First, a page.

Preventing malnutrition in later life

Going on holiday or staying at home? Why it’s always important to keep hydrated

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This blog post is from Rick Wilson, Director of Nutrition at King’s College Hospital NHS Foundation Trust. Rick shares with us the importance of keeping well hydrated in both normal and warm weather.

With temperatures plunging across the UK, many will be heading off to hotter climes to escape the brisk weather.

But whether you’re staying at home or jetting off this winter, it is important to drink plenty of water wherever you are.

The human body is 60 to 70% water and human beings wilt in much the same way as plants if the level of hydration is not maintained. Daily requirements for water are much the same for adults of any age but a lot of research shows that older people do not drink enough water. The consequences of this can be profound with a much increased risk of:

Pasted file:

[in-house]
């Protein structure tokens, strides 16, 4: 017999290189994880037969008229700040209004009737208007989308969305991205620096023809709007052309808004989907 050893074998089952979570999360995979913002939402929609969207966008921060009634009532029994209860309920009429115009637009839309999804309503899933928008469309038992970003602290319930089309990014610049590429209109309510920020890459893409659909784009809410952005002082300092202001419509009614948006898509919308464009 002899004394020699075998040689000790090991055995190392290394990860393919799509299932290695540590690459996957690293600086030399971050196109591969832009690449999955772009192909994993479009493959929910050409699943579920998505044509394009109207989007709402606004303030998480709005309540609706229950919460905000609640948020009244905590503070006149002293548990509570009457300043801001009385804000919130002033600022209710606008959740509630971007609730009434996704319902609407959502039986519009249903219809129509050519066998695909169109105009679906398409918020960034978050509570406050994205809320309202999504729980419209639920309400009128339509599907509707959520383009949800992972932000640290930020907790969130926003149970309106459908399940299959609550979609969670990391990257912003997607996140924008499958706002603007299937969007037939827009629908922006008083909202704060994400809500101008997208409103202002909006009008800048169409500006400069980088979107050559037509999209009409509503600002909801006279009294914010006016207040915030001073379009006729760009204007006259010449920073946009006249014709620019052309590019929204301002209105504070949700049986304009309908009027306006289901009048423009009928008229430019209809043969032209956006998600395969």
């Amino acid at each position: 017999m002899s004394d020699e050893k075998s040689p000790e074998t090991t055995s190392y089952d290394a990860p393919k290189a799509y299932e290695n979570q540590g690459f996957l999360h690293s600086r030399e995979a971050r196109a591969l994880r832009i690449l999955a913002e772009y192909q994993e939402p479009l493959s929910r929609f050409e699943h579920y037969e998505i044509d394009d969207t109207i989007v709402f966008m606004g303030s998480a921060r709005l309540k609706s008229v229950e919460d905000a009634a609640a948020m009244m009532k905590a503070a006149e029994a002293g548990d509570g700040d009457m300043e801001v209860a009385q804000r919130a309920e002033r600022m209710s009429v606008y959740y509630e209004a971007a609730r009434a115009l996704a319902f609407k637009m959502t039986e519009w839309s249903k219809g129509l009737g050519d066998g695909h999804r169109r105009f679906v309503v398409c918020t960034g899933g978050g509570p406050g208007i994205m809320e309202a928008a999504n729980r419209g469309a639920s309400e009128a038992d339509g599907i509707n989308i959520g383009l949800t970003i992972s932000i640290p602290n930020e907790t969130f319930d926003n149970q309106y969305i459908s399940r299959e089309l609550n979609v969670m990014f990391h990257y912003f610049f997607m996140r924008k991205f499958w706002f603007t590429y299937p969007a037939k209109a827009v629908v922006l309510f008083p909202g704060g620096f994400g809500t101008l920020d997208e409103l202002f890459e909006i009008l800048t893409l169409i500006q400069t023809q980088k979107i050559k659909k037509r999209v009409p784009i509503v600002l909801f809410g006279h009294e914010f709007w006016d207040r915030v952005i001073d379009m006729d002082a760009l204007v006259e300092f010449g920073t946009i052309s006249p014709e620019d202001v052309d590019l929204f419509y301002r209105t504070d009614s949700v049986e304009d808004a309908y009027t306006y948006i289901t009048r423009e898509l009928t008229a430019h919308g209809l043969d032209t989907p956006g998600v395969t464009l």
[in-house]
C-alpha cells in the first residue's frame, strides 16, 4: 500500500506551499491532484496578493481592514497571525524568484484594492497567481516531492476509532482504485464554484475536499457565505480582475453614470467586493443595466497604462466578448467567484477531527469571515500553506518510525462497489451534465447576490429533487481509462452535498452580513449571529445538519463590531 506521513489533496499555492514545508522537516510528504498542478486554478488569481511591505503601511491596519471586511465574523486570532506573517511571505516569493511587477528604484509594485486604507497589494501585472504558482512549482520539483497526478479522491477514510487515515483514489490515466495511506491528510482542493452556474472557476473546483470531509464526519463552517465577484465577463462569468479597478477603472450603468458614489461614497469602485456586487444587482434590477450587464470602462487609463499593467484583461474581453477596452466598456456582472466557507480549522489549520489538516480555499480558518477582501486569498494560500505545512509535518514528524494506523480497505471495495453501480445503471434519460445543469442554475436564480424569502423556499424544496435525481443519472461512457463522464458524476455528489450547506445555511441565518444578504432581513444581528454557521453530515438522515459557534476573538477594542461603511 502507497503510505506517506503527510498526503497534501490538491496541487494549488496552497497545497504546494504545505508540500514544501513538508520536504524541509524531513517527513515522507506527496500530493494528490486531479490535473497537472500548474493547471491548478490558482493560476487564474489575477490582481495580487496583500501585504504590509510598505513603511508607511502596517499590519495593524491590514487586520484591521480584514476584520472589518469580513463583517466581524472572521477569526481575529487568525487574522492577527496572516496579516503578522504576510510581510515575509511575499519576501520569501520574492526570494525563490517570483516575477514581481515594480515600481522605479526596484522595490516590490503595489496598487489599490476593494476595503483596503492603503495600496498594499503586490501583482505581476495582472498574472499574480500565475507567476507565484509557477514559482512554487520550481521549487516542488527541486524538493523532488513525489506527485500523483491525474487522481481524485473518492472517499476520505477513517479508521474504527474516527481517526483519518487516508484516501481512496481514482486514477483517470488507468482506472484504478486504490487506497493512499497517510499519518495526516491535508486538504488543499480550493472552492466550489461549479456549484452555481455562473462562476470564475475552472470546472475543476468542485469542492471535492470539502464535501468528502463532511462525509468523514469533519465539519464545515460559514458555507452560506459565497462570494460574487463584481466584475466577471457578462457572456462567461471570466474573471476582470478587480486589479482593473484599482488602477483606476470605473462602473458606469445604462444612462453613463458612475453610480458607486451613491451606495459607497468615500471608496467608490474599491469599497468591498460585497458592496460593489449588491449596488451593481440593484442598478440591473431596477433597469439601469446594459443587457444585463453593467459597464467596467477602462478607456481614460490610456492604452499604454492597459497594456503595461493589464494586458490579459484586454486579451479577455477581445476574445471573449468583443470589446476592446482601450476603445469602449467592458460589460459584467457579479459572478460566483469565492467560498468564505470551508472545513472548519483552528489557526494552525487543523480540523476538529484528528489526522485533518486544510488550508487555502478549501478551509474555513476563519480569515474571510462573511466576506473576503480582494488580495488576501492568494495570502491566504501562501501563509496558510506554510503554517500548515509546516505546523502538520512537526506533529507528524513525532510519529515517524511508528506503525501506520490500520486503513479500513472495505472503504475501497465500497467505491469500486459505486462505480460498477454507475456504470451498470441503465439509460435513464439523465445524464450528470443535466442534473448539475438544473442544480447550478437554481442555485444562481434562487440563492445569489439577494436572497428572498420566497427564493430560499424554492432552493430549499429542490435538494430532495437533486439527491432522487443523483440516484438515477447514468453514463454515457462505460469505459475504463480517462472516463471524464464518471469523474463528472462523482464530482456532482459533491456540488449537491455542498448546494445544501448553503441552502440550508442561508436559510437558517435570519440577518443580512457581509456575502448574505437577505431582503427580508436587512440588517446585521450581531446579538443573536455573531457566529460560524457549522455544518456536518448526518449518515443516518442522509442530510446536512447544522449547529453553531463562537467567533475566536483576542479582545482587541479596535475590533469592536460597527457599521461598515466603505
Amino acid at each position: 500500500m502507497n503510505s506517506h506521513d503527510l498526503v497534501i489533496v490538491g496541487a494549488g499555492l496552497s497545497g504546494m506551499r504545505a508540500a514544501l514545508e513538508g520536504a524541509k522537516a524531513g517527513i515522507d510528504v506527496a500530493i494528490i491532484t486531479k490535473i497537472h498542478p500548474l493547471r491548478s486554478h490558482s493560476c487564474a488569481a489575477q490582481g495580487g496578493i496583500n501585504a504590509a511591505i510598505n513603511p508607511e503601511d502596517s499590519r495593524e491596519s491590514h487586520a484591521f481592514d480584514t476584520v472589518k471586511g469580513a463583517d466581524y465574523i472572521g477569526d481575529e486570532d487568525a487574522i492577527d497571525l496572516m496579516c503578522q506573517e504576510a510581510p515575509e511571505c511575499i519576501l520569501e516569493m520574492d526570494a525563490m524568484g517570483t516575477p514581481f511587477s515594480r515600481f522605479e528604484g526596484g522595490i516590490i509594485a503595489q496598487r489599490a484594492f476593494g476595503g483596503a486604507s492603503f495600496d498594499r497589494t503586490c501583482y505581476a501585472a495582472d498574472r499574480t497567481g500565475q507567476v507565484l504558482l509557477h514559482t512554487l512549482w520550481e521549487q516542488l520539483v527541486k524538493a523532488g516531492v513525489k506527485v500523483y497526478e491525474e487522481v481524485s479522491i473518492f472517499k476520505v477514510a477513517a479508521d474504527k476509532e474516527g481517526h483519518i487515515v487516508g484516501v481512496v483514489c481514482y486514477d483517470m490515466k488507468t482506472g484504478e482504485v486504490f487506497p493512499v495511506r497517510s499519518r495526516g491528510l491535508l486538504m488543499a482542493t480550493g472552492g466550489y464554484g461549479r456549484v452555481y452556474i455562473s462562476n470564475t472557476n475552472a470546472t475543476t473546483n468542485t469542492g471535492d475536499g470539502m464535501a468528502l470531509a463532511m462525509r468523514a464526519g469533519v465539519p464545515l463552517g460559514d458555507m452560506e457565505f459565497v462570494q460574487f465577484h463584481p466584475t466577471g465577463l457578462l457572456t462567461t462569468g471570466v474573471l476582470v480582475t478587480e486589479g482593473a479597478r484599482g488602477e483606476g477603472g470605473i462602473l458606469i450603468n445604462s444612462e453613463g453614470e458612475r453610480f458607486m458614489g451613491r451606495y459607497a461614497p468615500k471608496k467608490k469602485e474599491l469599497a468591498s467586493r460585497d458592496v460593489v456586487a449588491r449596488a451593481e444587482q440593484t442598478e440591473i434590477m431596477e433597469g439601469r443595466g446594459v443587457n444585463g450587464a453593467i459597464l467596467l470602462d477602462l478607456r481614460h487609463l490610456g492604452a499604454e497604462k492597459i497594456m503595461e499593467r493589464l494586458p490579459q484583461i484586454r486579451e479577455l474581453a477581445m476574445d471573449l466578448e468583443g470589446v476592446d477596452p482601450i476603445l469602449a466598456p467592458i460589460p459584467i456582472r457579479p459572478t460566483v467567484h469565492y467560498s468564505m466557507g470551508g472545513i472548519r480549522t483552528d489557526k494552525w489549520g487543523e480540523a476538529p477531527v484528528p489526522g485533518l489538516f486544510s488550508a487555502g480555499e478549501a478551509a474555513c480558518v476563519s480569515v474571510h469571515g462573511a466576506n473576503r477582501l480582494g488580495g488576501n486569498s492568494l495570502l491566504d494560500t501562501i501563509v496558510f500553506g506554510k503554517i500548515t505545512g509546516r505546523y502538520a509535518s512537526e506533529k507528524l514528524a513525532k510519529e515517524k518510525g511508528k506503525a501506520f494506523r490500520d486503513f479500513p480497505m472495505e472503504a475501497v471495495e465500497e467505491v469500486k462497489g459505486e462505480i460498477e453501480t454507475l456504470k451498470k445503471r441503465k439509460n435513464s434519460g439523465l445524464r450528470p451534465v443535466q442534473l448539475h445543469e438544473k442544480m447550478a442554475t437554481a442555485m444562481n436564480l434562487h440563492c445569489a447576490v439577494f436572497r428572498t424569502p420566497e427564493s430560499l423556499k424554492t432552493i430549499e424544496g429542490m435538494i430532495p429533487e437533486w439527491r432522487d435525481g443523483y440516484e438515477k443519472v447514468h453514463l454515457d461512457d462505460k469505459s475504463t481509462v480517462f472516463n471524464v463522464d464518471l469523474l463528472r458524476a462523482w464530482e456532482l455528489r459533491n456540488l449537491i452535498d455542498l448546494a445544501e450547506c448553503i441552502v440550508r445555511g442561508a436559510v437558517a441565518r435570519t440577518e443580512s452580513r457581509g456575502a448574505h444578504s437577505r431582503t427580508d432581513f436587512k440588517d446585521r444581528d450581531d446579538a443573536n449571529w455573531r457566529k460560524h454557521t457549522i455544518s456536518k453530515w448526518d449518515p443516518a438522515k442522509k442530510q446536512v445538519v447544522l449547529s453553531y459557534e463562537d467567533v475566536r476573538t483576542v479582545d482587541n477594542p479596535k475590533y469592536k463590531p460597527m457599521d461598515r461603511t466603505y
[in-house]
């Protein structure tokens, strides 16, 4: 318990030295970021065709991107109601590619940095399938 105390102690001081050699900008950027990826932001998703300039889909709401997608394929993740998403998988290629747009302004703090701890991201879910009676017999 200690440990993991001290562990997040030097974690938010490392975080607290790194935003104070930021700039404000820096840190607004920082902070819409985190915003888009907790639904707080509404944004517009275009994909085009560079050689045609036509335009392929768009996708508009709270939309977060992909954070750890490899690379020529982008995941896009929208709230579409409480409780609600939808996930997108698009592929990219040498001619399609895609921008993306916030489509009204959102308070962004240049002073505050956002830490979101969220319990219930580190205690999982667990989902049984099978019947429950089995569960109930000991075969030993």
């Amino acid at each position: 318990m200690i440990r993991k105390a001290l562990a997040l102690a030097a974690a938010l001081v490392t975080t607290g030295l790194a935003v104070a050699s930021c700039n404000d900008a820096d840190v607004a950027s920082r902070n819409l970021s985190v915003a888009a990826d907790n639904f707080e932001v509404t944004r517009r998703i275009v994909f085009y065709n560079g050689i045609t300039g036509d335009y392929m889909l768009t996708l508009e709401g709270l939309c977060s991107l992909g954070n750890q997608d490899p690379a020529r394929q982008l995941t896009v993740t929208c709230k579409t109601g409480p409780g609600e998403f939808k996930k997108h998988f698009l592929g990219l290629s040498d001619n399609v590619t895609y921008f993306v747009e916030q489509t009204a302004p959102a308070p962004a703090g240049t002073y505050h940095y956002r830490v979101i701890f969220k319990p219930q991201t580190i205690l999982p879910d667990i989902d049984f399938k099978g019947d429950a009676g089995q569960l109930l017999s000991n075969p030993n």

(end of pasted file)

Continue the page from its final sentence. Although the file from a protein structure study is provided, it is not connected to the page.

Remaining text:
• Pressure ulcers
  • Constipation
  • Headaches
  • Urinary infections
  • Kidney and gallstones
  • Heart disease
  • Low blood pressure
  • Diabetes
  • Confusion
  • Falls
  • Hospitalisation
  • Skin damage

On a normal (not hot) day everyone should drink around two litres of water per day. Cold fresh tap water is best and around 8 decent sized glasses per day should add up to around two litres. Other hot and cold drinks may also be helpful but alcoholic drinks will lead to dehydration and sugary drinks add to the daily calorie intake. Did you know one teaspoon of sugar contains 20 calories?

As a rule of thumb, urine that is plentiful, odourless and pale in colour generally indicates that a person is well hydrated. Dark, strong-smelling urine could be a sign of too little water.

In hot weather or when exercising it is important to drink more – always respond to feelings of thirst and if you are caring for others during hot weather then encourage them to drink more. Finally, it is important to drink more if you have excessive losses of water – for instance if you have a temperature, diarrhoea or vomiting.

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